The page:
When we look at the parts of our workflows that work well, we usually find standards underneath. SDI is pretty much a solved problem and has been delivering video since before the 90s, albeit with better reliability as time has gone on. MPEG Transport Streams are another great example of a standard that has achieved widespread interoperability. These are just two examples given by John Mailhot from Imagine Communications as he outlines the standards which have built the broadcast industry to what it is today, or perhaps to what it was in 2005. By looking at past successes, John seeks to describe the work that the industry should be doing now and into the future as technology and workflows evolve at a pace.
John’s point is that in the past we had some wildly successful standards in video and video transport. For logging, we relied on IT-based standards like SNMP and Syslog and for control protocols, the wild west was still in force with some defacto standards such as Probel’s SW-P-08 router protocol and the TSL UMD protocol dominating their niches.
The industry is now undergoing a number of transformations simultaneously. We are adopting IP-based transport both compressed and uncompressed (though John quickly points out SDI is still perfectly viable for many). We are moving many workloads to the cloud and we are slowly starting to up our supported resolutions along with moving some production to HDR. All of this work, to be successful should be based on standards, John says. And there are successes in there such as AMWA’s NMOS specifications which are the first multi-vendor, industry-wide control protocol. Technically it is not a standard, but in this case, the effect is close to the same. John feels that the growth of our industry depends on us standardising more control protocols in the future.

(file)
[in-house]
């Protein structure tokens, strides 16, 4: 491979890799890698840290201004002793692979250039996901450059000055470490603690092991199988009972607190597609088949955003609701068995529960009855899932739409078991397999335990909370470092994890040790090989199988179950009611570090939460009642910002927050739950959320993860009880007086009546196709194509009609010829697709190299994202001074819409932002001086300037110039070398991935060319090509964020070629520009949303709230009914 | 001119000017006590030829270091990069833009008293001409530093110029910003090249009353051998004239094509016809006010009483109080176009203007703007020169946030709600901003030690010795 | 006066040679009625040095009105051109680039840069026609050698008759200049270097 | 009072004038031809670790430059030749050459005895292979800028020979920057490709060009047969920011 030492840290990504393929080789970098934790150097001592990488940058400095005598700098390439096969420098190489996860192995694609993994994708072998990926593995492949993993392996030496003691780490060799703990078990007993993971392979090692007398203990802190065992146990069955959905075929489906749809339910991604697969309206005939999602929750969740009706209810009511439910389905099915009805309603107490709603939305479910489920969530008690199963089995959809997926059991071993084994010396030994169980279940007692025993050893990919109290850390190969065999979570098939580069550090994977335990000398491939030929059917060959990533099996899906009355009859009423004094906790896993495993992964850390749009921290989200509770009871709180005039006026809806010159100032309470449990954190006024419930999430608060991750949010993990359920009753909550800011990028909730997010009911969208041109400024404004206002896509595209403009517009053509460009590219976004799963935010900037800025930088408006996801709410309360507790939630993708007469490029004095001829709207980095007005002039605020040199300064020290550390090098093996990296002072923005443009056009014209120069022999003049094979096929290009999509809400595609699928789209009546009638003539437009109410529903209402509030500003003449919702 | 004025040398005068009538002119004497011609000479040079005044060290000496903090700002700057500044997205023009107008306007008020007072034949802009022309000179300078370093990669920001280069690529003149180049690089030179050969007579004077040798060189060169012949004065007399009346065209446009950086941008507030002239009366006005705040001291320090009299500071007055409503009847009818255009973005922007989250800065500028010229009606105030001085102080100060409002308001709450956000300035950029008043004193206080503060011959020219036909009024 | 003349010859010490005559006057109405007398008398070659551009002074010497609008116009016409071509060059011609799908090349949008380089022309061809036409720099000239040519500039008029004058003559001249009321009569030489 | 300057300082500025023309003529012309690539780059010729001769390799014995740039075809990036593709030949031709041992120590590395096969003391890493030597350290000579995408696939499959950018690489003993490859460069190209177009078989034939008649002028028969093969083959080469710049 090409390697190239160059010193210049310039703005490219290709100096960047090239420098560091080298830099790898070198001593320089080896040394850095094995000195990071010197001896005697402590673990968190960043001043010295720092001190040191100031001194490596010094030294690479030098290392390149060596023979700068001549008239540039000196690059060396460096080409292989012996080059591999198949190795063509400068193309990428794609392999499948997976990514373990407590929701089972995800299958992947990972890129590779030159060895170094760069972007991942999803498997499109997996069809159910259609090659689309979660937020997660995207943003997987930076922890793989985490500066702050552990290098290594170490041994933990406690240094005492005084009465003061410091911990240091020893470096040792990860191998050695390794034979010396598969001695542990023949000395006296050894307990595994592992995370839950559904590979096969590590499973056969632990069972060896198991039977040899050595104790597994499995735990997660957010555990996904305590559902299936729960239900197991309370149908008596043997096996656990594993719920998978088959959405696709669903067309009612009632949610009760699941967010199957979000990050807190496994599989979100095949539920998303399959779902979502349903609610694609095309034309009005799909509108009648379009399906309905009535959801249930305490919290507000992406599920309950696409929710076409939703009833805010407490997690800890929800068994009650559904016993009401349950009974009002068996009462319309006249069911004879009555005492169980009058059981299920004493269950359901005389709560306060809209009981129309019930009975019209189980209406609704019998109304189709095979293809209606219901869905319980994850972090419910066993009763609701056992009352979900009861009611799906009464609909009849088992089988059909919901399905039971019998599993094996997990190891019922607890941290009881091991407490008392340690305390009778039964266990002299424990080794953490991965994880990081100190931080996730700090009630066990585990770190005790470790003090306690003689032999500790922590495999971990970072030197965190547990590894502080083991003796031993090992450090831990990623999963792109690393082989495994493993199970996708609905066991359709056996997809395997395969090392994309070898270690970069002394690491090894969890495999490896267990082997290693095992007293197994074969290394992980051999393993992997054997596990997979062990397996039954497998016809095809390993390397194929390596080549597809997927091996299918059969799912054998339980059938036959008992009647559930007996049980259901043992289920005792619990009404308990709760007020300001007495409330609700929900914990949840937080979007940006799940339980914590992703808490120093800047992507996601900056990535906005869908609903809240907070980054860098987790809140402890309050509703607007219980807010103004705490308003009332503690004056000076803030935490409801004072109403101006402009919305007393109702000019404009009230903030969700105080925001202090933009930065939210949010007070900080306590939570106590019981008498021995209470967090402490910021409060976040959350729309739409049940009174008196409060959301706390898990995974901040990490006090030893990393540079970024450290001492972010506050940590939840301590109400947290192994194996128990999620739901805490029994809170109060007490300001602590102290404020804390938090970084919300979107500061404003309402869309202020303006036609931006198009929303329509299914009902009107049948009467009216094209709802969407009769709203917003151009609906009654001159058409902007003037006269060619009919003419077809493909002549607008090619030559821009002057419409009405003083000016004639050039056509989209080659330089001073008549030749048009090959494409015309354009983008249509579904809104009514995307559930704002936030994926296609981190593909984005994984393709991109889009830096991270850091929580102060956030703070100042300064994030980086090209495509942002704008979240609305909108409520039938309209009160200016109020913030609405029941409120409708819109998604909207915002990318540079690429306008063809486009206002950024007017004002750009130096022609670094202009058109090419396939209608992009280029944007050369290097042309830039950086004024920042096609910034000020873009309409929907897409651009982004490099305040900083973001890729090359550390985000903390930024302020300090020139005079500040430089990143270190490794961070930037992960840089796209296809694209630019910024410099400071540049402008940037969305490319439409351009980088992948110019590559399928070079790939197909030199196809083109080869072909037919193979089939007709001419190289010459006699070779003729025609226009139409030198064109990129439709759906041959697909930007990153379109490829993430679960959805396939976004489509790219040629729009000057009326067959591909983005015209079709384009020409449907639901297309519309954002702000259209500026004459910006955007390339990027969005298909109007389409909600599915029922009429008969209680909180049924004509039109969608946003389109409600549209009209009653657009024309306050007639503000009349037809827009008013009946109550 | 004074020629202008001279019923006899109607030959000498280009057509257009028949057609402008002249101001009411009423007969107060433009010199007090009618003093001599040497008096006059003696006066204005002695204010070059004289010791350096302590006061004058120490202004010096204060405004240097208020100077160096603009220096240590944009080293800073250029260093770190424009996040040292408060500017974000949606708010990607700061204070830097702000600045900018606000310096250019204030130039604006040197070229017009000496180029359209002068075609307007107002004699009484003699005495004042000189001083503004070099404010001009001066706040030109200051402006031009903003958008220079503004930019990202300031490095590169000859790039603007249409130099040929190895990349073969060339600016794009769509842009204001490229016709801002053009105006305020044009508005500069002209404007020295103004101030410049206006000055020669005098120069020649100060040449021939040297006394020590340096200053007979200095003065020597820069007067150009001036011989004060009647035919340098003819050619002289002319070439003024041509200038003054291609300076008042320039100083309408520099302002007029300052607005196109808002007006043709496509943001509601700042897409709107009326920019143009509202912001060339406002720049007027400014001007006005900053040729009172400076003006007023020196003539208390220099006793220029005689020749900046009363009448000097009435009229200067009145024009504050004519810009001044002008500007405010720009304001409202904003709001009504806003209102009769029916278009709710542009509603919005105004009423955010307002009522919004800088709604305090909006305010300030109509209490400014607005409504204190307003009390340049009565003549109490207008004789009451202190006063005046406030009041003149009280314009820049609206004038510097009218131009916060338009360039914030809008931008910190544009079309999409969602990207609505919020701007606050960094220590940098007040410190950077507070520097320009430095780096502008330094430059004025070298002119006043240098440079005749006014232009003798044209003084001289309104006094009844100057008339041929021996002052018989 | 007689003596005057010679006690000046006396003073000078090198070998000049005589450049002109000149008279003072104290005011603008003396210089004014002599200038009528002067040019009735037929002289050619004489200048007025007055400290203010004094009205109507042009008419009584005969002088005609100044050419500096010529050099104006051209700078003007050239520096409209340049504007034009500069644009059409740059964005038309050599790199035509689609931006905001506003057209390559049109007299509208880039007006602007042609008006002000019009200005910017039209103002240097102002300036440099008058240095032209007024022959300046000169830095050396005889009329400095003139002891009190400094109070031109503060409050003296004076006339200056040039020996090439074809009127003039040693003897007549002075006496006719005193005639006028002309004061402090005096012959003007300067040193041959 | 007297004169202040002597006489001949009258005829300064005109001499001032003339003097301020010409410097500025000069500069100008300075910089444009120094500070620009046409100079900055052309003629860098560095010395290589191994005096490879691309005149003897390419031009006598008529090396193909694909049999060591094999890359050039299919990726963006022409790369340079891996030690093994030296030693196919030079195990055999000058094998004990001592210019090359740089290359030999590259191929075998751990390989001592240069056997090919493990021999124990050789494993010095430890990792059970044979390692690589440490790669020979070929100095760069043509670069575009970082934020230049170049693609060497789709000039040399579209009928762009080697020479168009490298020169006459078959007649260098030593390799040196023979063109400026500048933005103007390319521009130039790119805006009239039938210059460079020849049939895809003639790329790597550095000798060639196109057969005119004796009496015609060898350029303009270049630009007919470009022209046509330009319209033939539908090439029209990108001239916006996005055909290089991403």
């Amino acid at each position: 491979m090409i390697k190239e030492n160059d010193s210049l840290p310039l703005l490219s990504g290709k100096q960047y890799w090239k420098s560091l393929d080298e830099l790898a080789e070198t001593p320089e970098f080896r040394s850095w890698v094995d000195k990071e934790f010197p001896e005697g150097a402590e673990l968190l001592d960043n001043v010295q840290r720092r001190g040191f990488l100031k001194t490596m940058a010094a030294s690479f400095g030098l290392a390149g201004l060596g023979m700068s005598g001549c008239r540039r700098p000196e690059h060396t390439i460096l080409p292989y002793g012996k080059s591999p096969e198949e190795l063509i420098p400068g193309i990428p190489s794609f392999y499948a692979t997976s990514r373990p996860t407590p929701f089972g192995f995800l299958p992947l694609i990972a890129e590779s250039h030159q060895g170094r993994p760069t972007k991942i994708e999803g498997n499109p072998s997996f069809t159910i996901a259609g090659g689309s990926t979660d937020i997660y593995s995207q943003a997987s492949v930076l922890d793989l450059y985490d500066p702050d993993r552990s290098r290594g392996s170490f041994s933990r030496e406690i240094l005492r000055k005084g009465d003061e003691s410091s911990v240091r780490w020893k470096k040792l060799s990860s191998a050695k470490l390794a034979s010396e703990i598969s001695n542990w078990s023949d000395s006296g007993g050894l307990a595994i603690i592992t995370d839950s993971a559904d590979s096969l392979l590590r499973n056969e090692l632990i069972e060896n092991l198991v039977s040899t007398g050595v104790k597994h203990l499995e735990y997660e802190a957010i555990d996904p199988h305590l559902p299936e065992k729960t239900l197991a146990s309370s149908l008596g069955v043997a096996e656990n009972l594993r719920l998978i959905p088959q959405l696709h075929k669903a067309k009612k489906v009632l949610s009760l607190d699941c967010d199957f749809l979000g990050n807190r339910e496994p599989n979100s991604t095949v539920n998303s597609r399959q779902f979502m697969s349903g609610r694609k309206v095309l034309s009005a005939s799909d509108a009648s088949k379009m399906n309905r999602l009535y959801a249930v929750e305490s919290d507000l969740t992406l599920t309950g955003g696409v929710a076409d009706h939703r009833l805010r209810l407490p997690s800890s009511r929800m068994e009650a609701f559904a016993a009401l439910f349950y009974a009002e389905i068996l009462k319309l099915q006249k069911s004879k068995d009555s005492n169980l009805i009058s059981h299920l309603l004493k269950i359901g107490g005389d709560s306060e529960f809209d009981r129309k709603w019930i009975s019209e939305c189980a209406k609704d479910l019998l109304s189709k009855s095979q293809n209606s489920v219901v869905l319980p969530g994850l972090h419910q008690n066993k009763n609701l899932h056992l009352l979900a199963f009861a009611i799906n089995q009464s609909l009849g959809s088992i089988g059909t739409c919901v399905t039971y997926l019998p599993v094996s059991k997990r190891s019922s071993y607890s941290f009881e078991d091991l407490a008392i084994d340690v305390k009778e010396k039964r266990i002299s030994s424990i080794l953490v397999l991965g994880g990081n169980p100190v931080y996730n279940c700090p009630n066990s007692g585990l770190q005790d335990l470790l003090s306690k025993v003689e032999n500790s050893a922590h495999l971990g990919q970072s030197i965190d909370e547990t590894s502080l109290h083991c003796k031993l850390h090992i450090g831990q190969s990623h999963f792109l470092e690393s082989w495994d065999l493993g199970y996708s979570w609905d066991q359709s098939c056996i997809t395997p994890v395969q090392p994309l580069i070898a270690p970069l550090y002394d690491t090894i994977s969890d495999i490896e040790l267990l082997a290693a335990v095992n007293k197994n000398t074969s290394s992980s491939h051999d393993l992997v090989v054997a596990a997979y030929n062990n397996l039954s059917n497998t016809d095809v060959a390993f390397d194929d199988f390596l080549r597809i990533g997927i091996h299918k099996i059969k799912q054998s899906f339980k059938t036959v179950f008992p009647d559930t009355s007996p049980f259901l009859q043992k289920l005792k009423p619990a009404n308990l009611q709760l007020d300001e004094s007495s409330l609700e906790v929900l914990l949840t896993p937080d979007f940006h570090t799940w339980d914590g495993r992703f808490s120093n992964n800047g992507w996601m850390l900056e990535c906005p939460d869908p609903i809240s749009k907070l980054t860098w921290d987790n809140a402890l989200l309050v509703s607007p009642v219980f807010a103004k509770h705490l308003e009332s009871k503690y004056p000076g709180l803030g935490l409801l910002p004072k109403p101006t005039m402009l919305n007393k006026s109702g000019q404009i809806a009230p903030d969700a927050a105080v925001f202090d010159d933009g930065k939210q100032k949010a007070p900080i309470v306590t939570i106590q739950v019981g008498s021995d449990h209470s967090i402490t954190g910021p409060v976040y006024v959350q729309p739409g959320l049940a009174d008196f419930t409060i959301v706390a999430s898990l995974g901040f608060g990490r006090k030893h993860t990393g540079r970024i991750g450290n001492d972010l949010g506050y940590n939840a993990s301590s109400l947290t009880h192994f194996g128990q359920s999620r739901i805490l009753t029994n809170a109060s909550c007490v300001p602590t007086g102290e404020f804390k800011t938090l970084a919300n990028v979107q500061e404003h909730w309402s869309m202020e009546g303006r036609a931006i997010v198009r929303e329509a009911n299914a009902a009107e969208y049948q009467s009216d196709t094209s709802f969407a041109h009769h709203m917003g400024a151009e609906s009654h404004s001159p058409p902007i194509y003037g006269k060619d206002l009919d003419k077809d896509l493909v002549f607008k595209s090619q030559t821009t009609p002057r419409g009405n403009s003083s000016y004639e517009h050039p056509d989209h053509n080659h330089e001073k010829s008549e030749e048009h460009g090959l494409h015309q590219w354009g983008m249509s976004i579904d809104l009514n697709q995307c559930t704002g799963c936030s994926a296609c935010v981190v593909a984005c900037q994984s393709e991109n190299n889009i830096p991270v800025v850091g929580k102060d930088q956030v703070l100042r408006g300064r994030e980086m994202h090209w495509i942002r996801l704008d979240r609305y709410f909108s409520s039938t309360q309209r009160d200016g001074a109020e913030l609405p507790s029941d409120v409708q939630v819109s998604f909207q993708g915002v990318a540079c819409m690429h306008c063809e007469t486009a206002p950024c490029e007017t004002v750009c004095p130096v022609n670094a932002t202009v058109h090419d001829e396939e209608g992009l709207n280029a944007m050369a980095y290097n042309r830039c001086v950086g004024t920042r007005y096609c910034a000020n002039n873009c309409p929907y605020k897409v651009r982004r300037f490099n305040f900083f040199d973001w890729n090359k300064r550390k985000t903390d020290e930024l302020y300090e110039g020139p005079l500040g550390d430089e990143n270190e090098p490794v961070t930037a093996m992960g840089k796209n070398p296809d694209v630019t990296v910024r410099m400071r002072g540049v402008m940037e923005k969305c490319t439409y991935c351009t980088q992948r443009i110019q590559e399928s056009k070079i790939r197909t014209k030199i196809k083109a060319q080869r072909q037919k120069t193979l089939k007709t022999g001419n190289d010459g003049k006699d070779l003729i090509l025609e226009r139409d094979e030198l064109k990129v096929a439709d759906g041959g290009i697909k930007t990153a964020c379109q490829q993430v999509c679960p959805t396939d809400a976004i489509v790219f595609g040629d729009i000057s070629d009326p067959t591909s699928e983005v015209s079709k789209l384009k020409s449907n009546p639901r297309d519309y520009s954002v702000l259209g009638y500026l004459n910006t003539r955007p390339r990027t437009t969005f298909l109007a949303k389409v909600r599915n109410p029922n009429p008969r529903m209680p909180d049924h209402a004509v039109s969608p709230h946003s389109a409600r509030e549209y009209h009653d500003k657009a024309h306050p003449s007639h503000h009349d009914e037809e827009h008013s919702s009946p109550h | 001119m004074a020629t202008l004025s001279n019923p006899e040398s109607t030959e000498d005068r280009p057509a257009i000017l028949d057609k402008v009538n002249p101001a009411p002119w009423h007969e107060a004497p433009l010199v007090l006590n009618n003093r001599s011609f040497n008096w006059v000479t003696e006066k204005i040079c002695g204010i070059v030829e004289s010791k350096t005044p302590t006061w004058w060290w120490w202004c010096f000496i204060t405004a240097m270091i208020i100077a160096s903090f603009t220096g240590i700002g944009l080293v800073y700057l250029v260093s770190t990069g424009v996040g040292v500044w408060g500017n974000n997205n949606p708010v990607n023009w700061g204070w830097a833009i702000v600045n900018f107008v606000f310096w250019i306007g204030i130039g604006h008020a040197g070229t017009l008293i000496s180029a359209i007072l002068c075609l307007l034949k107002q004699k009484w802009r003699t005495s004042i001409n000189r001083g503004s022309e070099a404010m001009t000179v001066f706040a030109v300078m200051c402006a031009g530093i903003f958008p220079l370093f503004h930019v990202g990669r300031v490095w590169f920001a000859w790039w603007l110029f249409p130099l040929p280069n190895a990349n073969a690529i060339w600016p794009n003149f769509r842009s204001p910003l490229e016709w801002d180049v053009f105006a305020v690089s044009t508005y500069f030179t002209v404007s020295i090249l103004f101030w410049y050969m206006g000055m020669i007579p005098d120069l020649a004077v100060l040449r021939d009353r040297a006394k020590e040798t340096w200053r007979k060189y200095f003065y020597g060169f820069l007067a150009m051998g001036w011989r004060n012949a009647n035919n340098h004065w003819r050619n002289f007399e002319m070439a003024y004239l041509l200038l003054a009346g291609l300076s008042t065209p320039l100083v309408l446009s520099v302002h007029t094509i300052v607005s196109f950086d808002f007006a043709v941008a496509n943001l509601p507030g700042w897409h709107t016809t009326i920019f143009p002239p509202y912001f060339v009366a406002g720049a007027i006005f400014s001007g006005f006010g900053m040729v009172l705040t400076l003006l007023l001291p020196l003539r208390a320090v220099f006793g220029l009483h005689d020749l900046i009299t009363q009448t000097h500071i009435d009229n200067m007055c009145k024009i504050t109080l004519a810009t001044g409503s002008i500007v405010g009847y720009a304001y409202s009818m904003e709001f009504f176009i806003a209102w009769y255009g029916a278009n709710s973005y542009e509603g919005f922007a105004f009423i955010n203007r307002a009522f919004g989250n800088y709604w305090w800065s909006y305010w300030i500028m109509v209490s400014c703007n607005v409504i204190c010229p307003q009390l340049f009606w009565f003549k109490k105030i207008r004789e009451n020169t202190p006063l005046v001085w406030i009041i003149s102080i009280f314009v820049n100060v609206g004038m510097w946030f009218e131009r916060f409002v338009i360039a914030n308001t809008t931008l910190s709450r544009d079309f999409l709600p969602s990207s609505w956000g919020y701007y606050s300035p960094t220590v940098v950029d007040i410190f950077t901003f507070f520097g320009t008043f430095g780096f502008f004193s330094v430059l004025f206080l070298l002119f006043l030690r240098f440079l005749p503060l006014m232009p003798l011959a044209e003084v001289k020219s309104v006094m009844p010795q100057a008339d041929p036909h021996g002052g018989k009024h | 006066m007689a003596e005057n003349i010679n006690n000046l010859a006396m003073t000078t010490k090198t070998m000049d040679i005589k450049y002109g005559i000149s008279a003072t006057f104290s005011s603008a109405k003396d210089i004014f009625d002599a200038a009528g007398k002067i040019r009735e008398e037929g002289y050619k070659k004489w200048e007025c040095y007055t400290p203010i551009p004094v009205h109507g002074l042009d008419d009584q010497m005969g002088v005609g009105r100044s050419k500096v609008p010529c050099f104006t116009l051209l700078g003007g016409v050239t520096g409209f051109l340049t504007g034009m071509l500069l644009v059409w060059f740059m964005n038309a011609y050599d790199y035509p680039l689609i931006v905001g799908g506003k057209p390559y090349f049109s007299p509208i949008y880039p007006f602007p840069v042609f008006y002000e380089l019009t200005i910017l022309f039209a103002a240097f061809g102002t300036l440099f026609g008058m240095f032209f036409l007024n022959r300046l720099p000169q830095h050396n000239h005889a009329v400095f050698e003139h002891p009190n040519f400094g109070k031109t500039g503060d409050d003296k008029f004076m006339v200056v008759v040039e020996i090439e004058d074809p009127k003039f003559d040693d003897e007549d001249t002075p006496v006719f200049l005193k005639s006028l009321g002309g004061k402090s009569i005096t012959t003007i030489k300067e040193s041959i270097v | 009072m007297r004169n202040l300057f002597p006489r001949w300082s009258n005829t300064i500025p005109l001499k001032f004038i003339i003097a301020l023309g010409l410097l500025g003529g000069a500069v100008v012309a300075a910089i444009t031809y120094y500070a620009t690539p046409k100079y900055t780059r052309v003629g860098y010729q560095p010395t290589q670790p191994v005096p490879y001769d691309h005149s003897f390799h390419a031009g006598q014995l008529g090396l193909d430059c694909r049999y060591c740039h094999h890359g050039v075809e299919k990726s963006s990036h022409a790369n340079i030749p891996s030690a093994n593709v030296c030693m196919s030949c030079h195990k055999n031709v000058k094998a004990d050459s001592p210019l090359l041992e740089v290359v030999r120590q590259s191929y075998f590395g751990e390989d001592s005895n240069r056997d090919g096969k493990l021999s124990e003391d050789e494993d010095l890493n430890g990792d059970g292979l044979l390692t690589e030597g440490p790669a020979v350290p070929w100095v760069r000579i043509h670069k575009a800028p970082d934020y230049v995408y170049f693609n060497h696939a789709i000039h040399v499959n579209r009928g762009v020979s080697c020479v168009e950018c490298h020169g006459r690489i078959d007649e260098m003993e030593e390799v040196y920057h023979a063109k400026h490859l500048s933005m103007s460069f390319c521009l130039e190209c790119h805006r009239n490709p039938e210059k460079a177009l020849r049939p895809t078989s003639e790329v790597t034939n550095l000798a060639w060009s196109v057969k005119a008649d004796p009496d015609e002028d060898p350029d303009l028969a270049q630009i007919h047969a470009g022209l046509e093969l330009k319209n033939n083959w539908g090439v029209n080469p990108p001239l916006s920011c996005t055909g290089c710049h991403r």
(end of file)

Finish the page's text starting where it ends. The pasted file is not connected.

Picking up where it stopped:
John spends some time looking at how the move to IP, UHD, HDR and Cloud have played into the Live Production and Linear Playout parts of the broadcast chain. Live production, as we’ve heard previously is starting to embrace IP now, lagging playout deployments. Whereas playout usually lags production in UHD and HDR support since it’s more important to acquire video now in UHD & HDR even if you can’t transmit it to maximise its long-term value.
John finishes by pointing out that Moore’s law’s continued may not be so clear in CPUs but it’s certainly in effect within optics and network switches and routers. Over the last decade, switches have gone from 10 gig to 50 to 100 and now to 400 gig. This long term cost reduction should be baked into the long-term planning for companies embarking on an IP transformation project.